One could think that Youngstown got nothing out of a $50,000 study of the Covelli Centre that was commissioned by Mayor Chuck Sammarone.
After all, the study, which was released last week, said what many people who study the city already knew and believed:
The Covelli Centre is a successful venture that is key for downtown Youngstown.
JAC Management Group, which runs the day-to-day operations of the center, is to be praised for providing “the city with a qualified industry firm with local management experience that minimized costs and improved revenue” at the facility.
The facility is performing better than peer facilities in similar Midwest markets.
Don’t sell it or lease it.
Doing one or the other was what the mayor announced last April he would like to do and what eventually led to the ordering of this $50,000 study.
You can check our archives for what I’ve written in the past, as well as the many commenters attached to those stories. Many of us have said the same — and it was for free.
So you easily could deduce that the $50,000 was a waste.
But I’m an optimist (really).
There is value in the report for the mayor, if he chooses to see it. There is a message, which is:
Do no harm.
Step softly on the overall city footprints you make and carefully consider the wisdom and agendas of those whispering in your ear.
Do a complete, significant spiffing up of the place for the next person.
That the Covelli study was his most vocal concern, and that the study came back showing he was so resoundingly off-mark, he has to digest that result like any good football coach would.
I don’t dislike the mayor.
I enjoy the bluster and the bravado. I like the finger snaps and the finger points.
Across the desk of a dismissive department head or an uncaring clerk, his hands can move effortlessly, almost orchestrally. He is heavy-metal hard-ass. Axl Sammarone. Chuck Bon Jovi. Bruce Sammsteen.
He could be a great asset for the next mayor if he just played the set list the way the band drew it up.
He’s mayor. But he was not elected mayor. He got the job by default. And further — he’s chosen not to run for mayor.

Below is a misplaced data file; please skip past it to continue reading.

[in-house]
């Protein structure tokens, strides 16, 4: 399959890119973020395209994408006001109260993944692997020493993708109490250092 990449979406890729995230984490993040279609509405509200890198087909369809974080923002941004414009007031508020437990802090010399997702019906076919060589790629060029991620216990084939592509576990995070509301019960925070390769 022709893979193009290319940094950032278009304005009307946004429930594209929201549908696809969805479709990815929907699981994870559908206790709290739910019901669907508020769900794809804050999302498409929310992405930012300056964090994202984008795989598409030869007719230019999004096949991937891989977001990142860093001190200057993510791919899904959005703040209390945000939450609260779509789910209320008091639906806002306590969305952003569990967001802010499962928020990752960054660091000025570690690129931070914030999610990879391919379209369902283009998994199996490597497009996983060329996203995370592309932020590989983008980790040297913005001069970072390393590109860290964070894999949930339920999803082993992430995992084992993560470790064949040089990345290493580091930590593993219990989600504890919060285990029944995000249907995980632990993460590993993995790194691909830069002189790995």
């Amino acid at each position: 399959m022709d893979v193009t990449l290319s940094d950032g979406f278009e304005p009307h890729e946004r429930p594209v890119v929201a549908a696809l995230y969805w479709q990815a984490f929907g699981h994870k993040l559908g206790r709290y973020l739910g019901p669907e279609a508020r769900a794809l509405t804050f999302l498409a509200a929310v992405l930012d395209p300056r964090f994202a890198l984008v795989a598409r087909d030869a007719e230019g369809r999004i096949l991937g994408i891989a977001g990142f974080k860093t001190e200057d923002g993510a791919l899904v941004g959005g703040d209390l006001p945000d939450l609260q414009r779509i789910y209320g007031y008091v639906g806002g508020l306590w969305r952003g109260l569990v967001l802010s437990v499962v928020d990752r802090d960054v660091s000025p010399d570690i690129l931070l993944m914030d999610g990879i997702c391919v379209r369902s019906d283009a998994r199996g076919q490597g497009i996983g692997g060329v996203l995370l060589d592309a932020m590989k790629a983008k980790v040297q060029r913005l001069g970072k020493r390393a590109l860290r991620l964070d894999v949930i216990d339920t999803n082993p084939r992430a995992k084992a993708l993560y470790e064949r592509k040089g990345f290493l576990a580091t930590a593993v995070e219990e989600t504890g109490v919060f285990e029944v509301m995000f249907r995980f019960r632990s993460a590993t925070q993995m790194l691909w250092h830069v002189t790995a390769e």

What he could be then, to the city, is the cool uncle who comes to baby-sit for the weekend while the parents head to a weekend spa.
He has been that, for example, when he gutted problems in the city attorney’s office.
He also looked at the falling-apart parking garage, learned the company ignored the city’s 30-day warning for many months, and forced them to fix it.
He is at his best if he does not overplay his role.
In the Covelli, he clearly overplayed.
And it’s important to understand that while he was doing so, here’s what has been going on:
The state can’t do an audit of 2010 city spending because of a “series of problems in city hall getting their financial information together.”
The city health department had not, as required by law, inspected city restaurants, including those at Youngstown State University — the largest population center under the city’s purview.
The city needed an outside consultant to ensure the city properly and aggressively bid out the Covelli loan — saving several hundred thousands of dollars.
A news report high- lighted how outrageously overpaid our city council is compared with seven peer cities, yet he aided and abetted the council when it ignored the plan of the city’s charter commission to curb these salaries.
Two private companies have upped their plans for downtown housing and hotels, and a college has moved to downtown offices. Yet, there is not one city initiative or working committee to shape or shepherd this population influx.
Lastly and maybe most ironic:
Though the city has navigated itself toward income of $11.5 million over the next three years — proceeds from state gambling dollars and V&M Star lease funds — there’s no plan for how to use it to fund initiatives. The fear is this windfall will disappear down the black hole of the city’s general fund.
That amount is, coincidentally, about the same owed on Covelli. I am not suggesting that the windfall should go toward the center’s debt.
But that $11 million, as it relates to the Covelli, has been ground zero for debate for what — nine years now? If $11 million is worrisome enough that people such as the mayor and those who whisper in his ear have complained about it for nine years, then why is there not an aggressive effort to properly handle this windfall of $11.5 million?
Only Councilman Paul Drennen seems interested in recognizing this windfall as needing a special plan.
The mayor’s take on what to do with all of this money?
That should be the next mayor’s job, he said.
I disagree. But if that is such great advice, then he should take it often during the next 11 months. He won’t have to wait long to test himself.
He’s following through on lease proposals for Covelli — despite the study’s suggestion not to.
And chatter is that at least one or two significant groups and/or individuals will take a shot at the bid. Maybe more.
It will be interesting to watch if he plays the role of the cool uncle and steers the process to the next elected mayor, or if he’ll dance to the whispers in his ears.